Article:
Elder Scrolls V: Skyrim - Discovering a dangerous new world

The last game you'll ever need...

"There's about 300 hours of play in Skyrim... actually, we've kind of stopped counting," says game director Todd Howard, during our live demo.

"There's so much stuff in the game." Howard is holding court, the proud father of a five year labour of love, and we're gripped. We've been gripped since Skyrim was announced late last year, since the first drum beat of that teaser trailer announced that our favourite obsession was about to start all over again.

While that '300 hour' number makes for impressive headlines, to the Elder Scrolls player it's arbitrary. Anyone who experienced the last entry in the series, Oblivion, knows that the true beauty of the game isn't in counting how long it takes to get from A to B or boasting about
how quickly you finished the main plot.It's about setting off from A, wandering off to X, D and P, discovering WTF, and realising - ten hours later - that you've completely forgotten about B.


In fact, you've forgotten about anything outside of the fantasy world you're currently living in. There were moments during our Oblivion playthrough when we genuinely worried that we cared less about our connection to the outside world than what was happening inside Cyrodiil.

For the time-poor, such an addictive and potentially confusing game can seem intimidating, which explains Bethesda's decision to make Skyrim much more accessible and user-friendly. Not dumbeddown, just focused, elegant. Anyone who sits outside the 'hardcore' crowd would be forgiven for stumbling out of Oblivion's opening sewer section, taking one look at the vast world map and the rather brown menu system, and just giving up.

That's why those fusty old menus have been replaced with easy to navigate, cool-coloured, Apple-inspired interfaces - it's like managing your character via an iPhone as opposed to a weighty old hardback of Oblivion. Your core stats appear as a star chart, you can flick through kit, rotate and examine every item you've picked up - it just feels good.

And perhaps we're speaking too soon, but we think it'll still feel good after you've sunk 100 hours into Skyrim. "We know the first ten hours are fun," explains executive producer Craig Lafferty, speaking to us after the demo. "But we need to make sure that if you do play for 300 hours that you're still having fun, still meeting the dragons - things like that."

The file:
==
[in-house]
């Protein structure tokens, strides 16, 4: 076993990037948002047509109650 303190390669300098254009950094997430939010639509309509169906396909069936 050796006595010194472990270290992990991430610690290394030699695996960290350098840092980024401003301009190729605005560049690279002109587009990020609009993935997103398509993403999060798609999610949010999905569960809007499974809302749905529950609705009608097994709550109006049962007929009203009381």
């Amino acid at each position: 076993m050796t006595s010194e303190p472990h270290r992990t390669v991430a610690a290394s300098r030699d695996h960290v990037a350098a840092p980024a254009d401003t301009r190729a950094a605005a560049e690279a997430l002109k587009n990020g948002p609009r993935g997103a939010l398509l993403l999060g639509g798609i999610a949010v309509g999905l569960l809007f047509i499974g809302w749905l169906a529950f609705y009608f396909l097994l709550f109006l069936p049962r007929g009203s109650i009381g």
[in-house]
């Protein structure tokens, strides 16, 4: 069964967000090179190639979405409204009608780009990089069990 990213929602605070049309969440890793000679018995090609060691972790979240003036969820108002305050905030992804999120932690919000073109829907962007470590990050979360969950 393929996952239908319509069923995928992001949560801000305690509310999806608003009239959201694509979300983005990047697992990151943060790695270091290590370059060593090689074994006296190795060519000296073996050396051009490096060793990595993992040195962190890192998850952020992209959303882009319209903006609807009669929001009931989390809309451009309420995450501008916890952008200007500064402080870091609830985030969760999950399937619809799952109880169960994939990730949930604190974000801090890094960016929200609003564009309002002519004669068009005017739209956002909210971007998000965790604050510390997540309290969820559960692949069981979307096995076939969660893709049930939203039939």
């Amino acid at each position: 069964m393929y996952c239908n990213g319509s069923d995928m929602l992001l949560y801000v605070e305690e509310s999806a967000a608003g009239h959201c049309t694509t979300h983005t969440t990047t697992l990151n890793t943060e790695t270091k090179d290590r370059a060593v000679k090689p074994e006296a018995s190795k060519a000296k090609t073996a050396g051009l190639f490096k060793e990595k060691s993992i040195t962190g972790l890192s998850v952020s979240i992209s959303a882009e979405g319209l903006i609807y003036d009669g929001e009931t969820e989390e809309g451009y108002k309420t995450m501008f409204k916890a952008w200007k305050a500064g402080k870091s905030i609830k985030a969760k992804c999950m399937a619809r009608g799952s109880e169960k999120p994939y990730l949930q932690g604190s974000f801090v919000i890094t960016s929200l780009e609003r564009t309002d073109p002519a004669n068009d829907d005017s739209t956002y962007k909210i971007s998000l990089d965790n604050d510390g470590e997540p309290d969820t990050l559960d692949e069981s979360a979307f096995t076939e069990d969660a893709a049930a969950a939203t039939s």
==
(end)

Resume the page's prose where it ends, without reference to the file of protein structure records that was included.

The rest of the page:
That's the key for the team at Bethesda. They know the prospect of another huge RPG is enough to suck in the fans, but the real goal is making sure that anyone who stumbles into Skyrim continues to enjoy the journey until it's reached a natural stop. Again - you can play for seven and a half working weeks - but how long will you be entertained for? Perhaps if you're not a series stalwart, 100 hours will be enough.


You can finish the main story in 30 hours - but that's without touching side-quests and exploration. Howard and the rest of his team are hoping their new Radiant Story system will help players find their own balance between exploration and narrative progression; that wonderful freedom of unhurried meandering with some kind of meaningful pay-off. Stories and side-quests that matter.

"Most of our quests are still written the way we used to write them," says Howard. "They tell good stories, they have specific characters and so on, but even when a designer is putting that quest together, our quests have roles. And that role can be where it takes place, the items in it, the people in it, and the designer can say specifically - 'I want this place, I want this person,' but they can also say, ' I would like this type of person.'"

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